Stuart and Custer, newly graduated from West Point, are assigned to Fort Leavenworth in Kansas.  There they battle the rogue abolitionists under the command of Brown, while competing for the hand of Holliday.  After Brown’s forces are seemingly smashed, the soldiers are recalled to Washington, and subsequently are involved in the battle of Harper’s Ferry.

It’s actually a good movie given the obvious budget constraints it was under.  The actors perform well (especially Massey), and the team of Flynn and de Havilland continues to sell the romance angle as in their previous pictures.

On the other hand, the film is crammed to the brim with both historical inaccuracies and historical revisionism.  The trend at the time was to “whitewash” slavery and portray antebellum Southerners sympathetically so as to be able to show your movies in Dixie.  Gone With the Wind had come out just the year before.

So it’s the noble and heroic Southerner Stuart and his friends battling the evil abolitionists under the command of religious fanatic Brown (okay, John Brown was a religious fanatic.) The good guys tacitly acknowledge that slavery might possibly not be a good thing, but always follow this with a condemnation of John Brown’s tactics.  It’s implied that the Southern states would have given up slavery peacefully in their own good time had the abolitionists not stirred up hatred against them.

John Brown gets to state openly that slavery is wrong, but he’s crazy from years of trying to achieve peaceful change and getting nowhere.  And secondary villain Rader, a West Point dropout, seems more driven by class envy and greed than than actual concern for the slaves.  His complaint is that Southern gentlemen like Stuart have gotten rich off using slave labor (but doesn’t mention any of the other things that made slavery bad) and he joins Brown’s forces as a mercenary trainer.  Rader winds up betraying Brown when he doesn’t get paid.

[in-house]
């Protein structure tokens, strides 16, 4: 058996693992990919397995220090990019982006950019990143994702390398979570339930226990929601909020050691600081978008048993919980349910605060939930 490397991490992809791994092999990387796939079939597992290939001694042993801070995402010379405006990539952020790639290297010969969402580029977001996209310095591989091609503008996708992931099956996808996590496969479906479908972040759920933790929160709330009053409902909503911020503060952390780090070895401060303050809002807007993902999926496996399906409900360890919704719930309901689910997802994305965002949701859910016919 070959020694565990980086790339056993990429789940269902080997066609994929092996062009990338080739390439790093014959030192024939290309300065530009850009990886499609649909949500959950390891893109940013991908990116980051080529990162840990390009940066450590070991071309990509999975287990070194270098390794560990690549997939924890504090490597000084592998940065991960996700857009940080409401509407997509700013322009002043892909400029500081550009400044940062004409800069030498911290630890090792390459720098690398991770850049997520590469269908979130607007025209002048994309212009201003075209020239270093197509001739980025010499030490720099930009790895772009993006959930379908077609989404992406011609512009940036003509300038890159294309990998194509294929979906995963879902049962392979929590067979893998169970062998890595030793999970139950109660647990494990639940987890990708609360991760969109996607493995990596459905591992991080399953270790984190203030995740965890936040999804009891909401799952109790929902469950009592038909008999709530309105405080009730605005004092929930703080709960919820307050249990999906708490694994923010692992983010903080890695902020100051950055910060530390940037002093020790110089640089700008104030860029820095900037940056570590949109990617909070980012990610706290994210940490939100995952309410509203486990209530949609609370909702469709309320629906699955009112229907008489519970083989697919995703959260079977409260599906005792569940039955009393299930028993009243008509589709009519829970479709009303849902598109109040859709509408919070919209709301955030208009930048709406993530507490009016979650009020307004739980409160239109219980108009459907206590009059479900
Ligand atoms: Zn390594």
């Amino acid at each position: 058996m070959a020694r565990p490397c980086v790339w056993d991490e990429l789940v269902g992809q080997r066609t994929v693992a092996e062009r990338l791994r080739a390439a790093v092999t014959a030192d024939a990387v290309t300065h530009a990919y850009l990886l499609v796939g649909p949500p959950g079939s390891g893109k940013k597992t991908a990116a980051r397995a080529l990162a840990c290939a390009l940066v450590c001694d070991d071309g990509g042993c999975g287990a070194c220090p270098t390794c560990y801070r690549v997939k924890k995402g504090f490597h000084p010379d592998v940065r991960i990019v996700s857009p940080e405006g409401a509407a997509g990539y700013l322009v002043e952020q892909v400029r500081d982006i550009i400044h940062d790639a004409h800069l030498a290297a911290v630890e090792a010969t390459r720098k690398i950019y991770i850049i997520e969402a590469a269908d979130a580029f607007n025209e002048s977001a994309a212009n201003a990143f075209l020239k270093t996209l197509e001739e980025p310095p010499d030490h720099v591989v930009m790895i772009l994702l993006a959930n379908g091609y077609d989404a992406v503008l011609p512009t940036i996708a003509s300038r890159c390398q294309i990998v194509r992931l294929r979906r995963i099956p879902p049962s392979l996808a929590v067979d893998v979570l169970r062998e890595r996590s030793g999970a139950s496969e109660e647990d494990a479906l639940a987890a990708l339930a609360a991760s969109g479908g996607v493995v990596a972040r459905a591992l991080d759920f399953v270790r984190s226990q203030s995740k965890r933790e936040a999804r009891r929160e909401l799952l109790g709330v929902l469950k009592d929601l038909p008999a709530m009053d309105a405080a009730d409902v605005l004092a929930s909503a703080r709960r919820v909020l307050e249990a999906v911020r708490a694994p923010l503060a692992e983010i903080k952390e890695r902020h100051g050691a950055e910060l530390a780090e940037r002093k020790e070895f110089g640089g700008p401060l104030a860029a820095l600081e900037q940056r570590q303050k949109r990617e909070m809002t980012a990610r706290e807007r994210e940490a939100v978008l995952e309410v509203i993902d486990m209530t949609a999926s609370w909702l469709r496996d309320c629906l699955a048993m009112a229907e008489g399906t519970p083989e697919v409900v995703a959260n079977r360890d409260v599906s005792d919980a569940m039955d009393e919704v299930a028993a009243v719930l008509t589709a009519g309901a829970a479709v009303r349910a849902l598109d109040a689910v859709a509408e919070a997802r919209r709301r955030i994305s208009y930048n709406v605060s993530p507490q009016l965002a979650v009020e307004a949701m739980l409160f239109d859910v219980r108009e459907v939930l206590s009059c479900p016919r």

The abolitionists are portrayed as murderous invaders of Kansas, and a station on the Underground Railroad is referred to as a “cancer” in the title cards.  Care is taken to avoid mentioning the atrocities perpetrated by pro-slavery forces in the territory.

The black people in the movie are depicted as childlike, innocent victims of John Brown’s crusade on their behalf.  They’re lured in by his promise of freedom, but he has to abandon them to fend for themselves when the cavalry comes, in order to carry on his crusade.  Meanwhile, it is Jeb Stuart (a slaveowner in real life) who saves the black family when danger threatens.  Two of the rescue-es explicitly reject freedom and decide to return to “safe” slavery, while none are heard to choose to live free.

Again, as a movie it’s pretty good.  But it is a product of another time, and those who really care about history and civil rights may find their blood boiling.  Also, there’s maybe ten minutes tops spent on the Santa Fe Trail itself.